Russian Opposition Now Not Heir to the Soviet Dissent It Believes Itself to Be, Podrabinek Says

File Photo of Kremlin Tower, St. Basil's, Red Square at Night

(Paul Goble – Window on Eurasia – Staunton, April 1, 2019)

Last Friday and Saturday, a group of civic activists met in Moscow to honor the memory of the late Arseny Roginsky, a dissident and political prisoner who served as chairman of the board of Memorial. Many of those attending believe that they are the heirs to the Soviet dissidents; but tragically few of them are, Aleksandr Podrabinek says.

Russia and the Russian opposition need to learn the lessons of the Soviet dissident movement, the human rights activist says; but unfortunately, not only is there little social demand for that, but those who claim to be its heirs accept only “the most superficial and formal” aspects of that experience, not its essence (

“The people in Russia today to a great extent are politically inert, fear change and cower before the bosses, acknowledging if not their right to rule then acknowledging as inevitable their power to direct people and events.” There are some exceptions to this pattern, but they are few and far between both among the opposition and the population.

According to Podrabinek, “the cultural elite in the main as was the case earlier remains servile and indifferent to freedom.” It submits without complaint and accepts the baubles from the powers that be. And most of those who can’t simply exit by emigrating, something that is now more possible than it was in Soviet times.

Those who identify as the political opposition aren’t able to adopt the dissident experience because they are “engaged in a game, the main prize of which is power” even though they haven’t won and cannot win “because it interacts with the crooks in power” and believes that the game itself gives meaning to and justifies their existence.

Even those who view themselves as defenders of glasnost and freedom of speech “accept censorship is an inevitable evil and humbly subordinate themselves to the demands of the procuracy and media control structures.” This is a complete contrast with the way those who circulated anti-Soviet samizdat behaved.

But what is especially unfortunate, Podrabinek says, is that those engaged in human rights work have ignored the dissident experience of resistance. They take money from the regime, they sit on its “human rights” councils, and “they consider it normal to cooperate with the powers that be which is the only source of the violation of human rights.”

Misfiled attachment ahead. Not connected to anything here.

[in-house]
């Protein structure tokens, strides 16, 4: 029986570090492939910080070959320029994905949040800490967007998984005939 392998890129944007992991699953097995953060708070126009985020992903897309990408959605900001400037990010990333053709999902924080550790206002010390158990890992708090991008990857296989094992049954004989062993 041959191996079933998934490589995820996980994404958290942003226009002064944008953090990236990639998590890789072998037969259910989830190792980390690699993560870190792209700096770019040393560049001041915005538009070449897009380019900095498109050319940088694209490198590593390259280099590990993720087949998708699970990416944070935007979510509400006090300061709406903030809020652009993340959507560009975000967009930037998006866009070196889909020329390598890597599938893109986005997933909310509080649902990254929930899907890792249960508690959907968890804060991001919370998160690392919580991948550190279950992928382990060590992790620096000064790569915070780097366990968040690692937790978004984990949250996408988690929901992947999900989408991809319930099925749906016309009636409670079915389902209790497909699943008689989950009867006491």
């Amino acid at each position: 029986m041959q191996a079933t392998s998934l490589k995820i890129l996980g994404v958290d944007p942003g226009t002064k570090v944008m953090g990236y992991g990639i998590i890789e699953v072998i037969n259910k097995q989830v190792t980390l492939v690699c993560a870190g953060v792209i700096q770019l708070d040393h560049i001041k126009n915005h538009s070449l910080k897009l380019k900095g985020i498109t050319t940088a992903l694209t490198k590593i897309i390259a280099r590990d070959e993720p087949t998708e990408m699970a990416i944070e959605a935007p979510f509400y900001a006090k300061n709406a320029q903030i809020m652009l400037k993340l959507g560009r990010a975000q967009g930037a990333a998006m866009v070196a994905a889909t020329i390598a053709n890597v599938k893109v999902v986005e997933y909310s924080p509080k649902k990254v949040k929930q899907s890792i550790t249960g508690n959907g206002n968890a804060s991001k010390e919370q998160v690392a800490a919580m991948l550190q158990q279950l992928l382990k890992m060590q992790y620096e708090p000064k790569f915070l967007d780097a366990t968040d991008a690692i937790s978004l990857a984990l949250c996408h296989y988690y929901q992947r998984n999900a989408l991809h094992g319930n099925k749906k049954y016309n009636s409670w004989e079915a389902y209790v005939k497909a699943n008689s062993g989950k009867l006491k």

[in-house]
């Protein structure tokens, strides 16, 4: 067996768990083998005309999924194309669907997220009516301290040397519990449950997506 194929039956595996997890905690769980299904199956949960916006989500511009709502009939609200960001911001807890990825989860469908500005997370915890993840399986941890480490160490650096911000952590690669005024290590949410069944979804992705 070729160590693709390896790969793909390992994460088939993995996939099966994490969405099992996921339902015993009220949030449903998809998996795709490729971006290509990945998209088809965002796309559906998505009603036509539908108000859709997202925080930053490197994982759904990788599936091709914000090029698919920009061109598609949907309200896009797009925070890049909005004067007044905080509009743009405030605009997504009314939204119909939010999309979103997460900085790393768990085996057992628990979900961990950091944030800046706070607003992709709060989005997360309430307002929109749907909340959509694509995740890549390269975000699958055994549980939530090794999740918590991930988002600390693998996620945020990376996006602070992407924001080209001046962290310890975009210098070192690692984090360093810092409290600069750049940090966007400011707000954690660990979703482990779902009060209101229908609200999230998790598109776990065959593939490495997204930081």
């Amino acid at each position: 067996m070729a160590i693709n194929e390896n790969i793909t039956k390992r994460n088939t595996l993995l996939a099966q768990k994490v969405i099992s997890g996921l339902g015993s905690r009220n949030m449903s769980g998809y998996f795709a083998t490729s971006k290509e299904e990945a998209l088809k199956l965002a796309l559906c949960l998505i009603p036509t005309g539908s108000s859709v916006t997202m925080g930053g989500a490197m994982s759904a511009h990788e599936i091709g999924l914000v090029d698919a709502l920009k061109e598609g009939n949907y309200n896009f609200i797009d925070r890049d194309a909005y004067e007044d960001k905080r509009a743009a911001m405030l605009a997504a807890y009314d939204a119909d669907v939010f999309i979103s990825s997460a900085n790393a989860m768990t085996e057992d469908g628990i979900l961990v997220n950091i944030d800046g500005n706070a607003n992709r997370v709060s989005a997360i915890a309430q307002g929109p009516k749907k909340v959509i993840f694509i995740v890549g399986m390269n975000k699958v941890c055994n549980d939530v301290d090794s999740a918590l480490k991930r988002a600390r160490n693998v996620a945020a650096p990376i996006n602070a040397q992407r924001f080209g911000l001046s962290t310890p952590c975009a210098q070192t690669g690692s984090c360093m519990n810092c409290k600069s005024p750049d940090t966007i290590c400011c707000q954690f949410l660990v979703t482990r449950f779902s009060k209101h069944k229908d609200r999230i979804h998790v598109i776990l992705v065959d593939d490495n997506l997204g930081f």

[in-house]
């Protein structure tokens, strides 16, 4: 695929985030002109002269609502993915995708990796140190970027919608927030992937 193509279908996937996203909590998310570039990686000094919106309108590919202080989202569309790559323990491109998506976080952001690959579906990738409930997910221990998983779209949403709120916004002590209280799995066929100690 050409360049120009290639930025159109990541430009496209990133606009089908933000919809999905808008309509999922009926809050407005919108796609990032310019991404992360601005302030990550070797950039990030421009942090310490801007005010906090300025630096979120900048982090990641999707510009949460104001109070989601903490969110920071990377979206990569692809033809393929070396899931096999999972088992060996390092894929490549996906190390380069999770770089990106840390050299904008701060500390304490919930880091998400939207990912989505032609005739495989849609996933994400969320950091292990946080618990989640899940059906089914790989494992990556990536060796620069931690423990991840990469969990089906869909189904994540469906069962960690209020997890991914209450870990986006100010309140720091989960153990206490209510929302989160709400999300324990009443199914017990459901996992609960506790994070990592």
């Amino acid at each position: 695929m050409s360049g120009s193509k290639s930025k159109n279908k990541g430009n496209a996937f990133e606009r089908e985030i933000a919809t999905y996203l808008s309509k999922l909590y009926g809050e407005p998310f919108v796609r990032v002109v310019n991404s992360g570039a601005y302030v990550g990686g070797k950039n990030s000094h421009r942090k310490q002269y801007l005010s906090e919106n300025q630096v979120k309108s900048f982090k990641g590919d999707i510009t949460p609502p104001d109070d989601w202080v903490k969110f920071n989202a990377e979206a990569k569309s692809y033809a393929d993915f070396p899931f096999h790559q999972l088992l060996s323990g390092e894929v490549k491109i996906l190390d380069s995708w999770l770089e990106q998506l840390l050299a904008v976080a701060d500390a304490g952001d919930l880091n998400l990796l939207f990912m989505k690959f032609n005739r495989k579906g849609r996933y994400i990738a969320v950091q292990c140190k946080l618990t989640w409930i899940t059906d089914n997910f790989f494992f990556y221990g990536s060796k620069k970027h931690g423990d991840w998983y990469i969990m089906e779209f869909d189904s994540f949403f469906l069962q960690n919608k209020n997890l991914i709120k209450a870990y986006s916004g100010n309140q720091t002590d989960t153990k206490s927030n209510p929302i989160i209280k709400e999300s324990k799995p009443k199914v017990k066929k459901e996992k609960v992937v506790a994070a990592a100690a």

One can’t imagine dissidents in Soviet times doing anything similar, like taking money from the KGB or the CPSU Central committee. But now that is the norm. The Moscow Helsinki Group, the For Human Rightss Movement, Agora, Golos the Soldiers’ Mothers Committee, Imprisoned Russia, the Sakharov Center and Memorial all do so.

“Dissidents in times of harsh Soviet totalitarianism were incomparably more free and responsible people than the present social activists living under conditions of a relatively soft authoritarian regime,” the rights activist says.

“Thank God,” Podrabinek continues, “not all present-day human rights activists, journalists and opposition figures or cultural leaders conduct themselves so shamefully. There are worthy people, but unfortunately, they are a minority.” But even those who behave well do so because of their own ethical principles rather than because they have mastered the past.

To assimilate the experience of the Soviet dissidents means, the longtime rights activist says, to “be informed by the spirit of resistance, to recognize one’s own personal and civic dignity which already will not allow one to take money from tyrants, to participate in dishonest councils or put up with the censors.”

Today, he says, rights activists and oppositionists justify what they are doing by saying that “politics is the art of the possible. That may be. But dissent is the art of the impossible. And today in Russia, unfortunately, has been lost.”

[Article also appeared at]